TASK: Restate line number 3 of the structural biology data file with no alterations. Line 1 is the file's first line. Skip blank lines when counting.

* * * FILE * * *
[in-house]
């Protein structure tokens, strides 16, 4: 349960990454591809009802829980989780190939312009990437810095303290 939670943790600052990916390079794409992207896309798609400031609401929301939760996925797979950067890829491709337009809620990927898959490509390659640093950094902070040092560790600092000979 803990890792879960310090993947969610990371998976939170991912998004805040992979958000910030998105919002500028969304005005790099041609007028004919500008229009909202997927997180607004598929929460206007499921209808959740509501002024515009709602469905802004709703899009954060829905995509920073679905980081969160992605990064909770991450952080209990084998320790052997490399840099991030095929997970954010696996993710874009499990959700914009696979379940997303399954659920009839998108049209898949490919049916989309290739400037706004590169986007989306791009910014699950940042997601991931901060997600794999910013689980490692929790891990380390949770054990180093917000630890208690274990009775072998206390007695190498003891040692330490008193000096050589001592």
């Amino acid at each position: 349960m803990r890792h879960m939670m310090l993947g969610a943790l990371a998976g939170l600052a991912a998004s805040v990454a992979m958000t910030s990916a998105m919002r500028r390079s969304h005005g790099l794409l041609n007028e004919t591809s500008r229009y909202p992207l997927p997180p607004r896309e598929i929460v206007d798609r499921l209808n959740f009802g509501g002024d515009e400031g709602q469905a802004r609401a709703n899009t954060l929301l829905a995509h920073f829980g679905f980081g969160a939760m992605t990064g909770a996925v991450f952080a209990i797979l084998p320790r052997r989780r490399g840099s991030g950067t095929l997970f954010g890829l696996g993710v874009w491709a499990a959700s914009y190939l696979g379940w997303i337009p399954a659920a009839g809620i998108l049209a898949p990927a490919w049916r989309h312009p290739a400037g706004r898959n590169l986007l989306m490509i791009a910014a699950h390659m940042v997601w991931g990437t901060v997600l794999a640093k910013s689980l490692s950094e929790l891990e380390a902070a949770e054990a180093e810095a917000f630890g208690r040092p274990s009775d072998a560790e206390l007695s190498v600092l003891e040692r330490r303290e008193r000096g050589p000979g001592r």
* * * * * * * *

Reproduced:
């Amino acid at each position: 349960m803990r890792h879960m939670m310090l993947g969610a943790l990371a998976g939170l600052a991912a998004s805040v990454a992979m958000t910030s990916a998105m919002r500028r390079s969304h005005g790099l794409l041609n007028e004919t591809s500008r229009y909202p992207l997927p997180p607004r896309e598929i929460v206007d798609r499921l209808n959740f009802g509501g002024d515009e400031g709602q469905a802004r609401a709703n899009t954060l929301l829905a995509h920073f829980g679905f980081g969160a939760m992605t990064g909770a996925v991450f952080a209990i797979l084998p320790r052997r989780r490399g840099s991030g950067t095929l997970f954010g890829l696996g993710v874009w491709a499990a959700s914009y190939l696979g379940w997303i337009p399954a659920a009839g809620i998108l049209a898949p990927a490919w049916r989309h312009p290739a400037g706004r898959n590169l986007l989306m490509i791009a910014a699950h390659m940042v997601w991931g990437t901060v997600l794999a640093k910013s689980l490692s950094e929790l891990e380390a902070a949770e054990a180093e810095a917000f630890g208690r040092p274990s009775d072998a560790e206390l007695s190498v600092l003891e040692r330490r303290e008193r000096g050589p000979g001592r």